A means to classify keystrokes is described and is readily automated [11].  Note that keystrokes in the F and IF classes do not appear in the transcribed text, because F keystrokes annihilate IF keystrokes.  Thus, this analysis requires access to the input stream (the exact sequence of keystrokes produced by the participant).

Several statistics are easily calculated once keystrokes are sorted into the above four groups, for example:




New Statistics

Both ourselves and other researchers [13] have observed that some participants engage in behaviour we term pathologic error correction.  This is marked by extensive use of the backspace key instead of cursor keys when correcting errors.  For example, consider the following input stream for entering “the quick brown”: (‘<’ represents backspace)

thw quick<<<<<<<e quick brown
The participant committed an error but did not notice it until several keystrokes afterward.   The participant then backspaced destructively to the error and re-entered the correct text.  There are two points demonstrated in the example.  Assuming the usual editing functions were available, the participant could have used ‘Control + Cursor Left’ to move to the beginning of ‘quick’ with only two keystrokes.  And once the error was corrected, one tap of the ‘End’ key would return the cursor to the end of the line.  In other words, the edit could have been made more efficiently (notwithstanding performance issues pertaining to human perception, but these are not addressed here).   The second point is that we expect an increased error rate because the participant inflated the number of keystrokes required to complete the trial, and they might commit a further error when entering ‘e quick’ the second time.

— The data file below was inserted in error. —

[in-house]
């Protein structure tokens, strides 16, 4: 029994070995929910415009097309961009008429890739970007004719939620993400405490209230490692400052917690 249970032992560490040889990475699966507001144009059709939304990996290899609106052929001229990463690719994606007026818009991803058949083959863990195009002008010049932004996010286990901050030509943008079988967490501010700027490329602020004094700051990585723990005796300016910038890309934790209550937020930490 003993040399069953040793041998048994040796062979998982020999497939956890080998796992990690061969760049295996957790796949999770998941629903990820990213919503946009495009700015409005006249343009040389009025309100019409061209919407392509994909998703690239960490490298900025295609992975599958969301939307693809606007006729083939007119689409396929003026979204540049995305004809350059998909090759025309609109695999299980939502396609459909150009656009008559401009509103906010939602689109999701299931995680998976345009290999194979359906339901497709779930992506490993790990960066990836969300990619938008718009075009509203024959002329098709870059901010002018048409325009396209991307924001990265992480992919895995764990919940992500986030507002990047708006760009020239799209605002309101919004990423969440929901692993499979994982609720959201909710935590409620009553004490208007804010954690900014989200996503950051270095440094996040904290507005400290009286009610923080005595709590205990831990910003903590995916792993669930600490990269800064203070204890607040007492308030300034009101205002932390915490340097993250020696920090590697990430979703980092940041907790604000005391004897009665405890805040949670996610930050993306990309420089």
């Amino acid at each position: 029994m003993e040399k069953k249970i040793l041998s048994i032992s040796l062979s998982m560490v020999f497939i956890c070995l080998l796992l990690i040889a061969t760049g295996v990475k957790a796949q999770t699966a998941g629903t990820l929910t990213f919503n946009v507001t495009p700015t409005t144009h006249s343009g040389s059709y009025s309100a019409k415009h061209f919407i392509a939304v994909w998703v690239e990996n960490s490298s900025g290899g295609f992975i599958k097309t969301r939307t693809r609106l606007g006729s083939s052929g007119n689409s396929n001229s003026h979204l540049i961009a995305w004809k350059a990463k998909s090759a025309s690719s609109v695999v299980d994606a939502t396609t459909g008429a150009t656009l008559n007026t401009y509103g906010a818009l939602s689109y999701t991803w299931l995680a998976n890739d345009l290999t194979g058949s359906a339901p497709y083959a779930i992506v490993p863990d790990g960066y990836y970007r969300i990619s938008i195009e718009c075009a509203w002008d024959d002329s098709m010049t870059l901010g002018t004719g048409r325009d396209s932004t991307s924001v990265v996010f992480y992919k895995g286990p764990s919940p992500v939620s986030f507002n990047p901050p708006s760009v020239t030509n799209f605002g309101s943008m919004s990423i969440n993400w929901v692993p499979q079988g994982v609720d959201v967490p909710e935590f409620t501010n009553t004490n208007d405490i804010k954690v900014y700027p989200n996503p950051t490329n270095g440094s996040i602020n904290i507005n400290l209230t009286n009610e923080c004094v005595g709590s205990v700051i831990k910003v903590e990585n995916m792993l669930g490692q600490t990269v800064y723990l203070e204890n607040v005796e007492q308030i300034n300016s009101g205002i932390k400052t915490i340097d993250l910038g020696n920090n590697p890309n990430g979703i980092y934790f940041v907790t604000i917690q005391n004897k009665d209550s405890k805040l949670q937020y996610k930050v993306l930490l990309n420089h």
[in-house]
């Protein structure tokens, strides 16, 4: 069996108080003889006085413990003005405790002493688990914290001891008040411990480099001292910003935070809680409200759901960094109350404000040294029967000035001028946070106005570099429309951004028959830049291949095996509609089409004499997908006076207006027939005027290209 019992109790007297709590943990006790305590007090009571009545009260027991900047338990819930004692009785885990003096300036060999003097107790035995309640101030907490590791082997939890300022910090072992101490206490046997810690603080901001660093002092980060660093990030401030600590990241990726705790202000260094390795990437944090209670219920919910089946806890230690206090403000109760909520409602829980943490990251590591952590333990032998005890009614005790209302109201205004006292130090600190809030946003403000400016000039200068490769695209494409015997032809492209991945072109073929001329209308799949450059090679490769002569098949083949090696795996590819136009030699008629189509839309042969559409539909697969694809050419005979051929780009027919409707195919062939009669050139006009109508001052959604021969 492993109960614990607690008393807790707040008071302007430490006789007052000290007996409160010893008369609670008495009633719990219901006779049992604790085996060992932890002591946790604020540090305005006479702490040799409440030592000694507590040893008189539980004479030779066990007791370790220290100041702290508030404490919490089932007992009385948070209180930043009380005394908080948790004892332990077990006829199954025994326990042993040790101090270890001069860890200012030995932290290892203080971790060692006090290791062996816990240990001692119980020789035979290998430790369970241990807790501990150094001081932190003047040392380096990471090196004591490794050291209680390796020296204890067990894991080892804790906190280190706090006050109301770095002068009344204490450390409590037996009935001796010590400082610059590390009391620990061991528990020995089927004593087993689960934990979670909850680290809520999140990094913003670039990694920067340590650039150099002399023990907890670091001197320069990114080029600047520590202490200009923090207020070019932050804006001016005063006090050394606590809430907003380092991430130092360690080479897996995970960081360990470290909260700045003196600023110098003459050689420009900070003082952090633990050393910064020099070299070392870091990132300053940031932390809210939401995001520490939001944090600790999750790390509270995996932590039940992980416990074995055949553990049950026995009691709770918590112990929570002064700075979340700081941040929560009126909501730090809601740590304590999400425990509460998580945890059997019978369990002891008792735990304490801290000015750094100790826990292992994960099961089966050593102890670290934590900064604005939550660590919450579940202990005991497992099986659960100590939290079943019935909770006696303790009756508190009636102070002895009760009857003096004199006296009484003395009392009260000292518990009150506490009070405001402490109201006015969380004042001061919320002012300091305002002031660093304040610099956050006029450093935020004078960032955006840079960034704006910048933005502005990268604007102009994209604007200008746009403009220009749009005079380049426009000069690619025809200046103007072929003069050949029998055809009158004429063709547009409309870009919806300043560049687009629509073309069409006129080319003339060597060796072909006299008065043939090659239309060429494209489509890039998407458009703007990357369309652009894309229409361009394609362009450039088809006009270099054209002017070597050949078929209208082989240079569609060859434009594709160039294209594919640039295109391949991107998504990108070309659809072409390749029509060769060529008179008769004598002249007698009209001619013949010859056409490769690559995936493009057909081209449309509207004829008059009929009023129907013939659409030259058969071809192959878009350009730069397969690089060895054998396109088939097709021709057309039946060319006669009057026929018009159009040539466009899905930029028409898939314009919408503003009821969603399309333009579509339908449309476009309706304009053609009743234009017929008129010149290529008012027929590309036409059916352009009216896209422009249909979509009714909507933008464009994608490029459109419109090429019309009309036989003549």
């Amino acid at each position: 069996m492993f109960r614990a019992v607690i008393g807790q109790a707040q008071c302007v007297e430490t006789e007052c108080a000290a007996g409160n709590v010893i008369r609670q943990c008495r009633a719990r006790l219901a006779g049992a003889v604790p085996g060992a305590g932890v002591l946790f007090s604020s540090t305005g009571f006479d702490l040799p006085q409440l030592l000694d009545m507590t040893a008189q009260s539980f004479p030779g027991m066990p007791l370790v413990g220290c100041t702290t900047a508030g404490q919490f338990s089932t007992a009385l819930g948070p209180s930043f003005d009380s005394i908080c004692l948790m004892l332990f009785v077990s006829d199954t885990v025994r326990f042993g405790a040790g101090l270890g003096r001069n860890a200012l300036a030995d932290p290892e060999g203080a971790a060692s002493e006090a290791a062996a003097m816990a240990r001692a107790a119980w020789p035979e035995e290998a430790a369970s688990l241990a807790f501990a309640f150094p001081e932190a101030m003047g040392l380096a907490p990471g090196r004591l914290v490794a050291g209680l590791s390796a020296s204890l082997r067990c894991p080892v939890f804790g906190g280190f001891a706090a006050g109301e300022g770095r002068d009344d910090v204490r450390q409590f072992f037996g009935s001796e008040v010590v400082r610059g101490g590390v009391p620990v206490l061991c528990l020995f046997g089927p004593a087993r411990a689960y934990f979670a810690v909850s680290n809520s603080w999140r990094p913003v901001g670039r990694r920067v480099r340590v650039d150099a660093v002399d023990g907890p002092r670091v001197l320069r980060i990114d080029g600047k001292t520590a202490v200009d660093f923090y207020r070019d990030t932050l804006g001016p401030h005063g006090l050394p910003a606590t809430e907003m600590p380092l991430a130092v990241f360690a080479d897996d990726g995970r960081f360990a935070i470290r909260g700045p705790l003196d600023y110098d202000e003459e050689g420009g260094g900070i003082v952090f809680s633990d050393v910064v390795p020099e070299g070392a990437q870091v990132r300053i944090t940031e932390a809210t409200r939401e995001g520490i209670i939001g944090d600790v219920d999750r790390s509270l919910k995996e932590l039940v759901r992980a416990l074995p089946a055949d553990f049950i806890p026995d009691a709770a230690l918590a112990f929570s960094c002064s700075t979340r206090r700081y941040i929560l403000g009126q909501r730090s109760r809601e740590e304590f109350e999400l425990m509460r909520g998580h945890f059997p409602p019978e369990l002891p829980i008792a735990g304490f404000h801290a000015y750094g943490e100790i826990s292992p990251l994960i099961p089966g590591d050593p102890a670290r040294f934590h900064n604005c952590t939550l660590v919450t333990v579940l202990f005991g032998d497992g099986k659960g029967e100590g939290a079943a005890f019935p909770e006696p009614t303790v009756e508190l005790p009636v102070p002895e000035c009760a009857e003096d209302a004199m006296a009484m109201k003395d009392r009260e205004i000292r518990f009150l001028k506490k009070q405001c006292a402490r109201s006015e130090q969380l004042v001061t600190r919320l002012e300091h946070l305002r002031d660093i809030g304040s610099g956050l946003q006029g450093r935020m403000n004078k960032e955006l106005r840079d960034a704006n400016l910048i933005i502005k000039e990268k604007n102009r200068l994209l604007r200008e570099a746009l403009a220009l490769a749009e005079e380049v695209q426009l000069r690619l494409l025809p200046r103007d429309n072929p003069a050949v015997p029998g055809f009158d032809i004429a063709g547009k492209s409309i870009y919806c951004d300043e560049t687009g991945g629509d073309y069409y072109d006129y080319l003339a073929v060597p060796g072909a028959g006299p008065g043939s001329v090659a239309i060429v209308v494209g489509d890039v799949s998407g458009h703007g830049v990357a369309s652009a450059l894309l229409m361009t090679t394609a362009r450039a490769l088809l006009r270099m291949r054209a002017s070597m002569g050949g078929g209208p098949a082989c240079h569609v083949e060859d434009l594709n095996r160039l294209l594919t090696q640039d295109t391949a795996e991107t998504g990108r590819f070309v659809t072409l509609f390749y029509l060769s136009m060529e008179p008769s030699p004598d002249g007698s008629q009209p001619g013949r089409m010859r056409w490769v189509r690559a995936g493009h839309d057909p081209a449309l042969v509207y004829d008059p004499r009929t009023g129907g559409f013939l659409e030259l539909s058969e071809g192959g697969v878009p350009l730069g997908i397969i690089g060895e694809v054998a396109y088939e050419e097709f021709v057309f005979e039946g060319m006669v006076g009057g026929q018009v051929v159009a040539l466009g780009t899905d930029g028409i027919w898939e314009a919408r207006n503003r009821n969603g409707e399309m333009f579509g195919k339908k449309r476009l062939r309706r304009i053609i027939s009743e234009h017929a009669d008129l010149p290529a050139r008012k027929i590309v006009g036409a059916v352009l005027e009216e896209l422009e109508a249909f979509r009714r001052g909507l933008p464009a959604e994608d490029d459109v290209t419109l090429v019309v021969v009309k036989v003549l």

Analysis of this example {C = 15, F = 7, IF = 7, INF = 0} reveals a Corrected Error Rate of 31.8%.  On the other hand, if the subject noticed the error right away and corrected it immediately {C = 15, F = 1, IF = 1, INF = 0} the resulting Corrected Error Rate is as low as 6.3%.  This difference arises because the IF keystrokes are defined as the keystrokes obliterated by corrections (F keystrokes).   Yet in this example, IF contains many keystrokes that were correct (IF = {‘w’, space, ‘q’, ‘u’, ‘i’, ‘c’, ‘k’}, and so |IF| = 7) even though they were deleted by the participant.

Now, consider dividing the Incorrect Fixed keystrokes into two sets4:   IFc contains the fixed keystrokes that were correct (IFc = {space, ‘q’, ‘u’, ‘i’, ‘c’, ‘k’}, and so |IFc| = 6), and IFe contains the fixed keystrokes that were in error   (IFe = {‘w’}, and so |IFe| = 1).  This distinction allows us to break the Corrected Error Rate into two components,



where these terms sum to the usual Corrected Error Rate (as defined in [11]).  So, the analysis for the example above still yields a Corrected Error Rate of 31.8%, but the Corrected And Wrong Error Rate would be 4.5%, and the Corrected But Right Error Rate would be 27.3%.

These new statistics provide a little more insight into the behaviour of subjects, and as such may be of interest to researchers.